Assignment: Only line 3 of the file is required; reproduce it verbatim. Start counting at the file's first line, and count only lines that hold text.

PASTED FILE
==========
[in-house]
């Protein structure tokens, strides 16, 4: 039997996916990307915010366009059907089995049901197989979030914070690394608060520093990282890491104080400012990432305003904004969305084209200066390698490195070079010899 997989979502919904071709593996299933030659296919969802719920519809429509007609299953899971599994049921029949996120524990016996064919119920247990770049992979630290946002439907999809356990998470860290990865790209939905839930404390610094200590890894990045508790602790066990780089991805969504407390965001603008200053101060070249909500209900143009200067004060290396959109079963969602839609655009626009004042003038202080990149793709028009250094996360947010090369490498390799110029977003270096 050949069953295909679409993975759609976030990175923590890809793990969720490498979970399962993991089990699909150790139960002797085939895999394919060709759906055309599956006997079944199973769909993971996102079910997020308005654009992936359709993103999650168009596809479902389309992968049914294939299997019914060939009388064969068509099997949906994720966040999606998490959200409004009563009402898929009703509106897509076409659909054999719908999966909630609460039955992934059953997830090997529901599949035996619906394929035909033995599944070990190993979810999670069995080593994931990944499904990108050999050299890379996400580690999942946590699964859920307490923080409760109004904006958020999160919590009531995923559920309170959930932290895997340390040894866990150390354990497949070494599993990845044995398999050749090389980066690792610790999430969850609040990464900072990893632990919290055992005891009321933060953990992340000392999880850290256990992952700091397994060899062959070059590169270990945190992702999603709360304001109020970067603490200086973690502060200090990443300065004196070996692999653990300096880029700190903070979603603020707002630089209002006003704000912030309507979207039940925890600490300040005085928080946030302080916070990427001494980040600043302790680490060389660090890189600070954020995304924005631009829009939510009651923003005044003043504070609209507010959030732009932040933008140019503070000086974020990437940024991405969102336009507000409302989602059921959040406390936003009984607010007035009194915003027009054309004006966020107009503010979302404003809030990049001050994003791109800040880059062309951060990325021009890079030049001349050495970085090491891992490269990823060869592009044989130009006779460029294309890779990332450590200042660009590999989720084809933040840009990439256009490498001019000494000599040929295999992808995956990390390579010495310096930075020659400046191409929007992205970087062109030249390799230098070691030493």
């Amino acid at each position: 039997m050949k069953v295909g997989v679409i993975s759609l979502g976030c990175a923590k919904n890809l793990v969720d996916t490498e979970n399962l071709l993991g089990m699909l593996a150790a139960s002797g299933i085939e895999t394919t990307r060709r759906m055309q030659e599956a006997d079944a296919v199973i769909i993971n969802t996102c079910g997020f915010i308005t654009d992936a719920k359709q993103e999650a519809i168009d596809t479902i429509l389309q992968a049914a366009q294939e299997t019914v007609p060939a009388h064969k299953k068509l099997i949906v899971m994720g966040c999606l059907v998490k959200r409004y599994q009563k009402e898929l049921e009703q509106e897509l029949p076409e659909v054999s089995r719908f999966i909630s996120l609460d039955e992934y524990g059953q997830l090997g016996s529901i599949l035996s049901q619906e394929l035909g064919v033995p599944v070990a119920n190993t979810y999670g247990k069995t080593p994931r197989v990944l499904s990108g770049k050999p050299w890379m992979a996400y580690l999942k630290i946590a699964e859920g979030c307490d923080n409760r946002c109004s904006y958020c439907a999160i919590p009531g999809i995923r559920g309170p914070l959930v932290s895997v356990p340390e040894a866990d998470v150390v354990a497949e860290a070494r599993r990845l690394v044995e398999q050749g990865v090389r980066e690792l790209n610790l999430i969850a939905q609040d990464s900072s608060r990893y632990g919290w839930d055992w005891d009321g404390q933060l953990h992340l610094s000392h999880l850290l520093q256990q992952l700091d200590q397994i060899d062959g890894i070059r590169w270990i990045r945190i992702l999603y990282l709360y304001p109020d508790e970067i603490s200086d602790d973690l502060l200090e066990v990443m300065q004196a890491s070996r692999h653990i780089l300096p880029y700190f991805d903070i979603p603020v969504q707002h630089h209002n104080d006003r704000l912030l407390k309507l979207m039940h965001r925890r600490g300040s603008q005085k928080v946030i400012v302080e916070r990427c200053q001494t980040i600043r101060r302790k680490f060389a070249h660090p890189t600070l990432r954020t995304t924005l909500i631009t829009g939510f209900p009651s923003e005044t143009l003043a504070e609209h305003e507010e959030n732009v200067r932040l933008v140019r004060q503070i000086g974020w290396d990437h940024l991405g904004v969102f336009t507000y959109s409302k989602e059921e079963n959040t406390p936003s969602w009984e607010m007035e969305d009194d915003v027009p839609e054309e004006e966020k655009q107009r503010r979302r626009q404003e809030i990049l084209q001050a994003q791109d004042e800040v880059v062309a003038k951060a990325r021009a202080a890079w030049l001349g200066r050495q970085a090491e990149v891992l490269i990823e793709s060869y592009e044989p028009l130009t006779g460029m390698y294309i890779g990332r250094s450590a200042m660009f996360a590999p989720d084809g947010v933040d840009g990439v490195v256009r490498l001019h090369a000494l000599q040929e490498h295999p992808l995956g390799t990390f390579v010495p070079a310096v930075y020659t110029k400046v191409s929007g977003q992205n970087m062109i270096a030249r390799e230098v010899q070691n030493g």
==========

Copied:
């Amino acid at each position: 039997m050949k069953v295909g997989v679409i993975s759609l979502g976030c990175a923590k919904n890809l793990v969720d996916t490498e979970n399962l071709l993991g089990m699909l593996a150790a139960s002797g299933i085939e895999t394919t990307r060709r759906m055309q030659e599956a006997d079944a296919v199973i769909i993971n969802t996102c079910g997020f915010i308005t654009d992936a719920k359709q993103e999650a519809i168009d596809t479902i429509l389309q992968a049914a366009q294939e299997t019914v007609p060939a009388h064969k299953k068509l099997i949906v899971m994720g966040c999606l059907v998490k959200r409004y599994q009563k009402e898929l049921e009703q509106e897509l029949p076409e659909v054999s089995r719908f999966i909630s996120l609460d039955e992934y524990g059953q997830l090997g016996s529901i599949l035996s049901q619906e394929l035909g064919v033995p599944v070990a119920n190993t979810y999670g247990k069995t080593p994931r197989v990944l499904s990108g770049k050999p050299w890379m992979a996400y580690l999942k630290i946590a699964e859920g979030c307490d923080n409760r946002c109004s904006y958020c439907a999160i919590p009531g999809i995923r559920g309170p914070l959930v932290s895997v356990p340390e040894a866990d998470v150390v354990a497949e860290a070494r599993r990845l690394v044995e398999q050749g990865v090389r980066e690792l790209n610790l999430i969850a939905q609040d990464s900072s608060r990893y632990g919290w839930d055992w005891d009321g404390q933060l953990h992340l610094s000392h999880l850290l520093q256990q992952l700091d200590q397994i060899d062959g890894i070059r590169w270990i990045r945190i992702l999603y990282l709360y304001p109020d508790e970067i603490s200086d602790d973690l502060l200090e066990v990443m300065q004196a890491s070996r692999h653990i780089l300096p880029y700190f991805d903070i979603p603020v969504q707002h630089h209002n104080d006003r704000l912030l407390k309507l979207m039940h965001r925890r600490g300040s603008q005085k928080v946030i400012v302080e916070r990427c200053q001494t980040i600043r101060r302790k680490f060389a070249h660090p890189t600070l990432r954020t995304t924005l909500i631009t829009g939510f209900p009651s923003e005044t143009l003043a504070e609209h305003e507010e959030n732009v200067r932040l933008v140019r004060q503070i000086g974020w290396d990437h940024l991405g904004v969102f336009t507000y959109s409302k989602e059921e079963n959040t406390p936003s969602w009984e607010m007035e969305d009194d915003v027009p839609e054309e004006e966020k655009q107009r503010r979302r626009q404003e809030i990049l084209q001050a994003q791109d004042e800040v880059v062309a003038k951060a990325r021009a202080a890079w030049l001349g200066r050495q970085a090491e990149v891992l490269i990823e793709s060869y592009e044989p028009l130009t006779g460029m390698y294309i890779g990332r250094s450590a200042m660009f996360a590999p989720d084809g947010v933040d840009g990439v490195v256009r490498l001019h090369a000494l000599q040929e490498h295999p992808l995956g390799t990390f390579v010495p070079a310096v930075y020659t110029k400046v191409s929007g977003q992205n970087m062109i270096a030249r390799e230098v010899q070691n030493g």